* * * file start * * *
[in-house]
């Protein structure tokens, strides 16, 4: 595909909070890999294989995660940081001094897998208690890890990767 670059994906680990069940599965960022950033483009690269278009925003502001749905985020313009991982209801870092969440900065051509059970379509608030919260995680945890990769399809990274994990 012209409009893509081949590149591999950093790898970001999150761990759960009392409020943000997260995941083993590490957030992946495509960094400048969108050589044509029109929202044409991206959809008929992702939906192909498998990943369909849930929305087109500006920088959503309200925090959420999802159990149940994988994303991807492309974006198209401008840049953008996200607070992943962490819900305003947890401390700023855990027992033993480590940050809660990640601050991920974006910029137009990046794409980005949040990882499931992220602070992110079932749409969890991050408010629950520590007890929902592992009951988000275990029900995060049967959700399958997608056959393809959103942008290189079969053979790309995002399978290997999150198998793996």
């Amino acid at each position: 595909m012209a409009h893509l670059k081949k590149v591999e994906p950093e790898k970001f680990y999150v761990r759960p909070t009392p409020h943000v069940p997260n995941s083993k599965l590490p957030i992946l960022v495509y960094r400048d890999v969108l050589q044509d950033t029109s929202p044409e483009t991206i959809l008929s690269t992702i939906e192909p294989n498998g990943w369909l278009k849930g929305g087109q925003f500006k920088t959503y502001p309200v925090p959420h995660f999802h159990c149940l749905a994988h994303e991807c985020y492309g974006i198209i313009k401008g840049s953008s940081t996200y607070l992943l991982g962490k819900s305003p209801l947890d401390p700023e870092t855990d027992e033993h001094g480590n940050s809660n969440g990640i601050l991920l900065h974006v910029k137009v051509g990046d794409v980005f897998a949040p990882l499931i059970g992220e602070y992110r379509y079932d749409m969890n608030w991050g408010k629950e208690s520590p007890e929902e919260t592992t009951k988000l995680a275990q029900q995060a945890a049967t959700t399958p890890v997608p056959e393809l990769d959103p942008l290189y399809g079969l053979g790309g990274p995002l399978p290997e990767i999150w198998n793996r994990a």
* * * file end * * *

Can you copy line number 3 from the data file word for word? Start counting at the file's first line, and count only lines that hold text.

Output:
């Amino acid at each position: 595909m012209a409009h893509l670059k081949k590149v591999e994906p950093e790898k970001f680990y999150v761990r759960p909070t009392p409020h943000v069940p997260n995941s083993k599965l590490p957030i992946l960022v495509y960094r400048d890999v969108l050589q044509d950033t029109s929202p044409e483009t991206i959809l008929s690269t992702i939906e192909p294989n498998g990943w369909l278009k849930g929305g087109q925003f500006k920088t959503y502001p309200v925090p959420h995660f999802h159990c149940l749905a994988h994303e991807c985020y492309g974006i198209i313009k401008g840049s953008s940081t996200y607070l992943l991982g962490k819900s305003p209801l947890d401390p700023e870092t855990d027992e033993h001094g480590n940050s809660n969440g990640i601050l991920l900065h974006v910029k137009v051509g990046d794409v980005f897998a949040p990882l499931i059970g992220e602070y992110r379509y079932d749409m969890n608030w991050g408010k629950e208690s520590p007890e929902e919260t592992t009951k988000l995680a275990q029900q995060a945890a049967t959700t399958p890890v997608p056959e393809l990769d959103p942008l290189y399809g079969l053979g790309g990274p995002l399978p290997e990767i999150w198998n793996r994990a």